To say I walk on eggshells with my babies is an understatement. It’s all because my first baby was in so very much pain–and I didn’t know what to do about it. As a result, we kind of cling to each other. This is not how I want her to grow-up though. We’ve solved her pain-problem (a milk intolerance–who knew?!) and now we need to solve this clinginess problem. We’ve been working on it for about 6 months and I think I’ve done a pretty good job. This is my five-step plan for How to Get Your Toddler to be More Independent. It’s working pretty well, I think.
How to Get Your Toddler to be More Independent
For the first almost six months of her life, my little baby girl was clutched to my front, screaming her head off. So, I was a little scared to say anything or do anything that might throw her into another bout of painful screaming, even over a year later. Even now, with the pain gone, I watch over her, terribly concerned she’s going to get hurt. She doesn’t get far from me and gets very upset if I’m not right where she believes I should be. This clinginess must end. My five steps, they’re getting it done.
- Get out of the house and socialize that kid with other kiddos her age. This was a scary thing for me, because I’m such an introvert. I had to really work hard to get myself out of the house. Then, once I was there, I had to be her role model?! That sucked. But I did it and now I have a couple of friends–and so does my daughter.
- Find a reason to have someone else watch your kiddo. Just go to the grocery store without her while another mom watches her (trade-off sometime). If you can, get someone to watch her overnight (but do a few runs to the grocery store without her first). Start small and work your way up to being gone for a whole day. You’ll miss her and she’ll miss you, but it won’t be a tragedy.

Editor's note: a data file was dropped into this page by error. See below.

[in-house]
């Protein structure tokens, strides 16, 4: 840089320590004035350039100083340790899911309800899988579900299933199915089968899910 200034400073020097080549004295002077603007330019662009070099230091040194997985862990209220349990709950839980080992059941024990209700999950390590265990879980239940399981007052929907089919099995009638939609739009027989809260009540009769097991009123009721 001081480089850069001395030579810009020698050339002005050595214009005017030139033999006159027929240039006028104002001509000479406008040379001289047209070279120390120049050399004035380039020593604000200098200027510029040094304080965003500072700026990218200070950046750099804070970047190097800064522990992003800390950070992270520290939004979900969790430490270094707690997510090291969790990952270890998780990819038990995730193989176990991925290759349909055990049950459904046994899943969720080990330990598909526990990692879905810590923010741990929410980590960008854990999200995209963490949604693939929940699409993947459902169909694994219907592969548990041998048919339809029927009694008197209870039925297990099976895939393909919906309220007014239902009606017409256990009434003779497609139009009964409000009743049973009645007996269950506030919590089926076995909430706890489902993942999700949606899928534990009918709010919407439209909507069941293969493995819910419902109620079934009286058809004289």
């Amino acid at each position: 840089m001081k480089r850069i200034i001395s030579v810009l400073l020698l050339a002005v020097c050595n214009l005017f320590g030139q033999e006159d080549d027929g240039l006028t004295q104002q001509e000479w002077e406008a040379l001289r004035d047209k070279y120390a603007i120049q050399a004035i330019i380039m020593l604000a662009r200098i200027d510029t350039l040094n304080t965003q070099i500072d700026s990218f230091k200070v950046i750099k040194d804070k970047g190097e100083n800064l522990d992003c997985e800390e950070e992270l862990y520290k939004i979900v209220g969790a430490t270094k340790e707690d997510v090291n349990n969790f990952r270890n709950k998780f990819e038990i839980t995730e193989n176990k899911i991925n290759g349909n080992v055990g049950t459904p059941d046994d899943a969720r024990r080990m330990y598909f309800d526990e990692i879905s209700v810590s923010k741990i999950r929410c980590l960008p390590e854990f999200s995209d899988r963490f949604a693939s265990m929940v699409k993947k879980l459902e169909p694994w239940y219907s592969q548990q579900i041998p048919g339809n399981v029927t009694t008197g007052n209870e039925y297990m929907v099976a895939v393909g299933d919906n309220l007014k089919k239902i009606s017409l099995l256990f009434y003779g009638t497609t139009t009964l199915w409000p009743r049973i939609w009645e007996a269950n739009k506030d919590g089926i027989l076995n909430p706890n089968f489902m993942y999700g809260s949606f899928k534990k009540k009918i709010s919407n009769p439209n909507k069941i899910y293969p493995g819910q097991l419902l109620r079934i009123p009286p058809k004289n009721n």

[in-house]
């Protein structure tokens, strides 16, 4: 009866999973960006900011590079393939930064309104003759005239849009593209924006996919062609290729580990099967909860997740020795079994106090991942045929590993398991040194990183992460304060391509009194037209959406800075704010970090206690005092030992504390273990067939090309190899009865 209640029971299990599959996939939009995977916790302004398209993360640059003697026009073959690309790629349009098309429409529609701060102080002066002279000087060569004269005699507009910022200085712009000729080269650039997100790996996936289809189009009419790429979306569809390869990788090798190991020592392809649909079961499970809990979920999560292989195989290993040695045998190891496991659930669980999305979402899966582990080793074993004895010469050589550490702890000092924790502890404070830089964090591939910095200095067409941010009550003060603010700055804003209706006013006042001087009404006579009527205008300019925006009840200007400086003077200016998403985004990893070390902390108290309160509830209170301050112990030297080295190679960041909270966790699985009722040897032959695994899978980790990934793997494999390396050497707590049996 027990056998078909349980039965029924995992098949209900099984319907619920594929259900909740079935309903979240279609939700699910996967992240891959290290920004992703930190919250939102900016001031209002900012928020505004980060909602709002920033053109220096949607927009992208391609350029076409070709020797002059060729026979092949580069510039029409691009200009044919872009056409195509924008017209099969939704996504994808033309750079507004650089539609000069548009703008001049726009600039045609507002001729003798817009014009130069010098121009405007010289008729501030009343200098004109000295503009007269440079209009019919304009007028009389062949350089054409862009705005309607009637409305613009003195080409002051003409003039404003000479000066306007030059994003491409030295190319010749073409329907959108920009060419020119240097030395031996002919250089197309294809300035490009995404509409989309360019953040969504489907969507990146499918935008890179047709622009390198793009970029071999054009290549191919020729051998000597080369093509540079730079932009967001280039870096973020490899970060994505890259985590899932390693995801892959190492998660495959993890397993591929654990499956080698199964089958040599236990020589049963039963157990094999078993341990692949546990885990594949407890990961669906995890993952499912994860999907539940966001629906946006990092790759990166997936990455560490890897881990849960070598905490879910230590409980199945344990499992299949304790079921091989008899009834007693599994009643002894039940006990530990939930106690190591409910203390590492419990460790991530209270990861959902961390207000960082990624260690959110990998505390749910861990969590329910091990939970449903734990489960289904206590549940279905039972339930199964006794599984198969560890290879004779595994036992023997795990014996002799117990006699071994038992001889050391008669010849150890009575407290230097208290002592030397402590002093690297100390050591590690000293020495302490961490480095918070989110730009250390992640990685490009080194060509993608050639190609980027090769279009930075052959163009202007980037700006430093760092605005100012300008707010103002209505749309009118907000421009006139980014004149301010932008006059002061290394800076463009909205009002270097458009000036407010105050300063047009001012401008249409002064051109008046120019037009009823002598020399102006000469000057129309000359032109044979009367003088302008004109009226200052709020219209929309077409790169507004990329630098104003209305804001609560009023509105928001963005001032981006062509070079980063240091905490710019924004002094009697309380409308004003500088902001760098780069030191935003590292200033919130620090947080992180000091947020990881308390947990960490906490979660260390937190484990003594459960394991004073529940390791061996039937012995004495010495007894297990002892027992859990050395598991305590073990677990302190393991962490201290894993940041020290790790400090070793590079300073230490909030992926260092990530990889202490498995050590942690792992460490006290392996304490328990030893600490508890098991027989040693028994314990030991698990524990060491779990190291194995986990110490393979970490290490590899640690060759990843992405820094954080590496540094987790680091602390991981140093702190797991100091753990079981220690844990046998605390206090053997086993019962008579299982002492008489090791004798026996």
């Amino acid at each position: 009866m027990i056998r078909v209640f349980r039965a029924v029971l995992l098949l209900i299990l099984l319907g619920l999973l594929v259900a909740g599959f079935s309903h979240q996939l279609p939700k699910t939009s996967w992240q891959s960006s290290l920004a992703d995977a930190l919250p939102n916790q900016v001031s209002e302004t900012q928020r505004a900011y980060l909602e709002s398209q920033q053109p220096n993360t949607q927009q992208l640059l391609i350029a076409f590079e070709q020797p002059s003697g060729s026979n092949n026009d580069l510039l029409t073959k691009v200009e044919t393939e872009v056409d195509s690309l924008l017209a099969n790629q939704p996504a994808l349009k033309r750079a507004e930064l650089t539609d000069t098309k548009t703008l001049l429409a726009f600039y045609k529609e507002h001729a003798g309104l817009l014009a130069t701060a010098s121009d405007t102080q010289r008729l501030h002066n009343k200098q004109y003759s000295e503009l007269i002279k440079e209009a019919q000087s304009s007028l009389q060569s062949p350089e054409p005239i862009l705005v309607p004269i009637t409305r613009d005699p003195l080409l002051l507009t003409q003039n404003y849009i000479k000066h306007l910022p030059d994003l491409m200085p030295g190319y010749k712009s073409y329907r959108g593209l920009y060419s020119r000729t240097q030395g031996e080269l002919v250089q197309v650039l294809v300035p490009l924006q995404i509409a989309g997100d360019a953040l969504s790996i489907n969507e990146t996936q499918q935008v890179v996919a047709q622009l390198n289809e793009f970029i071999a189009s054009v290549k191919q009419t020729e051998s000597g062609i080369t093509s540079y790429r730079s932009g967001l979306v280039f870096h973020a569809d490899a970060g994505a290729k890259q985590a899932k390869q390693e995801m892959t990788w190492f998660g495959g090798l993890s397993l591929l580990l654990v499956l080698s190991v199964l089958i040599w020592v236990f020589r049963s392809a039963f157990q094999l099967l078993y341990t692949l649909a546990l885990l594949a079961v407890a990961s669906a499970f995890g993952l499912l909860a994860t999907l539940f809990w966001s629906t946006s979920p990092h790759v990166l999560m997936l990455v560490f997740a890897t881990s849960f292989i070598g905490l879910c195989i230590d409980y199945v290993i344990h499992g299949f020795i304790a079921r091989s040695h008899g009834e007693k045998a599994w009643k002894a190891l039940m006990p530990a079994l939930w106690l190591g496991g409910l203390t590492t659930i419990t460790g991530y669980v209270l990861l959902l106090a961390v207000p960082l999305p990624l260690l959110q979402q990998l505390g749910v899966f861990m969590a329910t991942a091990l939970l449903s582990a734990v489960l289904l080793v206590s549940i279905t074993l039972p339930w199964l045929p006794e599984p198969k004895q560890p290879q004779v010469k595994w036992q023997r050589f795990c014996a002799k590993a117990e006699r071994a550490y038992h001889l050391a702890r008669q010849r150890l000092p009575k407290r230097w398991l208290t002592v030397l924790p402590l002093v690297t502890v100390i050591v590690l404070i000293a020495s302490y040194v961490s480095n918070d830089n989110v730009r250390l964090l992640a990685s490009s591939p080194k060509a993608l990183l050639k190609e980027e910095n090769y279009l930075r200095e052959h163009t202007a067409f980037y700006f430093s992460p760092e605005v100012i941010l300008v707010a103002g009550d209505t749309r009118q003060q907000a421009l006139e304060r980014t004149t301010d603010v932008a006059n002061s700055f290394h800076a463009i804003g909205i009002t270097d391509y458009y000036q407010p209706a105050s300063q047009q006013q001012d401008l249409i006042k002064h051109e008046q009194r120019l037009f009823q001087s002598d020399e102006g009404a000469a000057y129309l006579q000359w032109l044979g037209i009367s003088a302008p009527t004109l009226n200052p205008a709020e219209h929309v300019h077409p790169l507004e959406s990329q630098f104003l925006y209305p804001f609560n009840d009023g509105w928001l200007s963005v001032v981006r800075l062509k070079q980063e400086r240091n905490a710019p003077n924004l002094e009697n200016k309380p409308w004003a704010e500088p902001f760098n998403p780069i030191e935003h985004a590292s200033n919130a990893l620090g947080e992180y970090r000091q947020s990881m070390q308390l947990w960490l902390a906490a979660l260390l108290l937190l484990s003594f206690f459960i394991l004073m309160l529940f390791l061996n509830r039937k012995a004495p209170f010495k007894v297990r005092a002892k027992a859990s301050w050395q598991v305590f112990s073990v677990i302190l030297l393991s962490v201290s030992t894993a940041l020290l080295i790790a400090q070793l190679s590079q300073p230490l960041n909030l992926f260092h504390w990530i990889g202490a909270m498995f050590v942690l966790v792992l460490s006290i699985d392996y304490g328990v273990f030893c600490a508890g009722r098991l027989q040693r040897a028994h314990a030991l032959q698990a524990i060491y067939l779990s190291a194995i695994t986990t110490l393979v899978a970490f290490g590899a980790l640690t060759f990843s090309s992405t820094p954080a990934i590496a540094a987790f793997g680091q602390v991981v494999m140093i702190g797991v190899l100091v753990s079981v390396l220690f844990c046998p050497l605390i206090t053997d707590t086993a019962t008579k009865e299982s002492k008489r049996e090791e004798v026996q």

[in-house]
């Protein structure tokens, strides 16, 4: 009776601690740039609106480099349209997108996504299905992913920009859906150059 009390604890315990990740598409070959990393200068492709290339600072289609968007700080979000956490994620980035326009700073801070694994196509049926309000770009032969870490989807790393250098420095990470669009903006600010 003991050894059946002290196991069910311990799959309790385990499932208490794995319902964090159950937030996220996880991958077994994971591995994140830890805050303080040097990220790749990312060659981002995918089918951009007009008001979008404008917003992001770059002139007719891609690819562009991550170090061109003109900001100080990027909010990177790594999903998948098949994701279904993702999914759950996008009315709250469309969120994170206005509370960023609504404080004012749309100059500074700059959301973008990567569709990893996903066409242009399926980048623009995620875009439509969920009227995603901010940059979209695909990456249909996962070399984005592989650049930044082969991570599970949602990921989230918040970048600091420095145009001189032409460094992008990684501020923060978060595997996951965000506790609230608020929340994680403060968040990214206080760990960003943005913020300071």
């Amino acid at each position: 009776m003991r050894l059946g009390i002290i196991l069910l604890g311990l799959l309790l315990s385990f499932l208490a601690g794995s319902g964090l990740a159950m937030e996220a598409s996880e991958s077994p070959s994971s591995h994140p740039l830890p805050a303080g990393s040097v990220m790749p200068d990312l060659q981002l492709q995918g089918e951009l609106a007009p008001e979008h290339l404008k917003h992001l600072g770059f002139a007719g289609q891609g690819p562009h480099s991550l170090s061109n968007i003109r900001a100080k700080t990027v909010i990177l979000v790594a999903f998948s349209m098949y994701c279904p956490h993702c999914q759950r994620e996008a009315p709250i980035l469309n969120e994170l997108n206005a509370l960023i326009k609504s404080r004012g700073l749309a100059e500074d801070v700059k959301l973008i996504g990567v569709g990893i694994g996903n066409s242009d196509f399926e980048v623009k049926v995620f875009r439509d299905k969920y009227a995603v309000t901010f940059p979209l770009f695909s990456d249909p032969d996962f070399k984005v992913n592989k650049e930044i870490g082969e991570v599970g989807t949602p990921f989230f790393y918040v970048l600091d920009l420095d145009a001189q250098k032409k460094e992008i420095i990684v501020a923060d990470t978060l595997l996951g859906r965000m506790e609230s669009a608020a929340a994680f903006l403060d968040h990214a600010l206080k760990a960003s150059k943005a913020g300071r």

- Tell your toddler to go play without you–and explain why. They’re smarter than their diminutive size would lead you to believe. Even at 2, my little girl understands waaay more than people give her credit for. So, I just told her: “you go play–this is a place for kiddos to play and mommies to watch.” She seemed puzzled for about 2 seconds before she got it and walked over to play with the other kids.
- Don’t interject during playtime. No really, unless someone is being harmed, just let the kids play. They’re kids, it’s what they do best. If your kiddo thinks they’re in trouble, they’ll stick to your skirts like dirt on Pig-Pen.
- Smile when they look back at you. Making eye contact and smiling lets her know you’re proud and that she’s doing the right thing. Even if you’re cringing inside, that little person is looking to you to say “keep going, kid, this independence thing is working”. Show them that it is.